Population genetics of the freshwater mussel, Amblema plicata (Say 1817) (Bivalvia: Unionidae): Evidence of high dispersal and post-glacial colonization

Research paper by C. L. Elderkin, A. D. Christian, C. C. Vaughn, J. L. Metcalfe-Smith, D. J. Berg

Indexed on: 05 Oct '06Published on: 05 Oct '06Published in: Conservation Genetics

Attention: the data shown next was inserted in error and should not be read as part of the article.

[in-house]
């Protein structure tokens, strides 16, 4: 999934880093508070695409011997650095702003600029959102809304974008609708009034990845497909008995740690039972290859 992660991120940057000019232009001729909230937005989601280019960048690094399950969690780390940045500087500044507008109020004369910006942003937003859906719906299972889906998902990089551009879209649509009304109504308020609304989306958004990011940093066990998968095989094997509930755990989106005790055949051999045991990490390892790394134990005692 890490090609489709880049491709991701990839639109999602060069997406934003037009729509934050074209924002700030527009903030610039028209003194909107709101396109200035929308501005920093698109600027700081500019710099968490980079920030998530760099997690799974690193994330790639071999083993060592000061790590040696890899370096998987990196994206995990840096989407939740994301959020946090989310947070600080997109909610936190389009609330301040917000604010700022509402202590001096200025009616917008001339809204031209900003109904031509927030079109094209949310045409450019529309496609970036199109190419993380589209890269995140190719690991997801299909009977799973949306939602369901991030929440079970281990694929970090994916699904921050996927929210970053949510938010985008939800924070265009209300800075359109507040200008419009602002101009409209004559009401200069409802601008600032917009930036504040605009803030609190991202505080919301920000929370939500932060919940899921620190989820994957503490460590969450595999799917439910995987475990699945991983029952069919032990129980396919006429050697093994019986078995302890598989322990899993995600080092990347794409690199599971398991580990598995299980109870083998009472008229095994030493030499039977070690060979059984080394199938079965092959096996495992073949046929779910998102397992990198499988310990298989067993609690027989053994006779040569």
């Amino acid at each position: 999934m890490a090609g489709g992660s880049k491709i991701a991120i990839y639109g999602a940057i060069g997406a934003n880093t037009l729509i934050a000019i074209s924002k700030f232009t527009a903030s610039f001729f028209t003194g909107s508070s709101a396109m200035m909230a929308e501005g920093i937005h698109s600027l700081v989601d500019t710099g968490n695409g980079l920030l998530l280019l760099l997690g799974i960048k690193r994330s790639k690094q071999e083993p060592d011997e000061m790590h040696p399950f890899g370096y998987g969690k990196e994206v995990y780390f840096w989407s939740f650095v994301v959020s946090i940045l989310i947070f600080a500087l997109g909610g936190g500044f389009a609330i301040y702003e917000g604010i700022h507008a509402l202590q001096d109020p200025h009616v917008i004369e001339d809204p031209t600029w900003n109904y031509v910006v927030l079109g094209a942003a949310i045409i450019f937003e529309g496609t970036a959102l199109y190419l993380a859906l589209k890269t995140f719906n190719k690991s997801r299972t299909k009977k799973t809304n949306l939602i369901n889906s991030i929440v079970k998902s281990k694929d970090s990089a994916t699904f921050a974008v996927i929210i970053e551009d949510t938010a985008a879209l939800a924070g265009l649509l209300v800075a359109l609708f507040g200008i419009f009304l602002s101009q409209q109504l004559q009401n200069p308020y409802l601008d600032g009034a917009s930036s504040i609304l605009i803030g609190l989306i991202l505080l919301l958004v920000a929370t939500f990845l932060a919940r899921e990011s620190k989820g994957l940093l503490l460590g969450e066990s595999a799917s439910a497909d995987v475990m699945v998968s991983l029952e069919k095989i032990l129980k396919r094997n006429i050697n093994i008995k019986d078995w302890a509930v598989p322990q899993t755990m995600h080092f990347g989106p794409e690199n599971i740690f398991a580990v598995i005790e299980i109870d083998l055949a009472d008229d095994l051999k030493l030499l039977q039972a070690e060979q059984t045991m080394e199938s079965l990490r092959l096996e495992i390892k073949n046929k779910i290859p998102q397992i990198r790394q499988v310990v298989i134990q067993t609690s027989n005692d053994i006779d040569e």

Over 70% of North American freshwater mussel species (families Unionidae and Margaritiferidae) are listed as threatened or endangered. Knowledge of the genetic structure of target species is essential for the development of effective conservation plans. Because Ambelma plicata is a common species, its population genetic structure is likely to be relatively intact, making it a logical model species for investigations of freshwater mussel population genetics. Using mtDNA and allozymes, we determined the genotypes of 170+ individuals in each of three distinct drainages: Lake Erie, Ohio River, and the Lower Mississippi River. Overall, within-population variation increased significantly from north to south, with unique haplotypes and allele frequencies in the Kiamichi River (Lower Mississippi River drainage). Genetic diversity was relatively low in the Strawberry River (Lower Mississippi River drainage), and in the Lake Erie drainage. We calculated significant among-population structure using both molecular markers (A.p. Φst = 0.15, θst = 0.12). Using a hierarchical approach, we found low genetic structure among rivers and drainages separated by large geographic distances, indicating high effective population size and/or highly vagile fish hosts for this species. Genetic structure in the Lake Erie drainage was similar to that in the Ohio River, and indicates that northern populations were founded from at least two glacial refugia following the Pleistocene. Conservation of genetic diversity in Amblema plicata and other mussel species with similar genetic structure should focus on protection of a number of individual populations, especially those in southern rivers.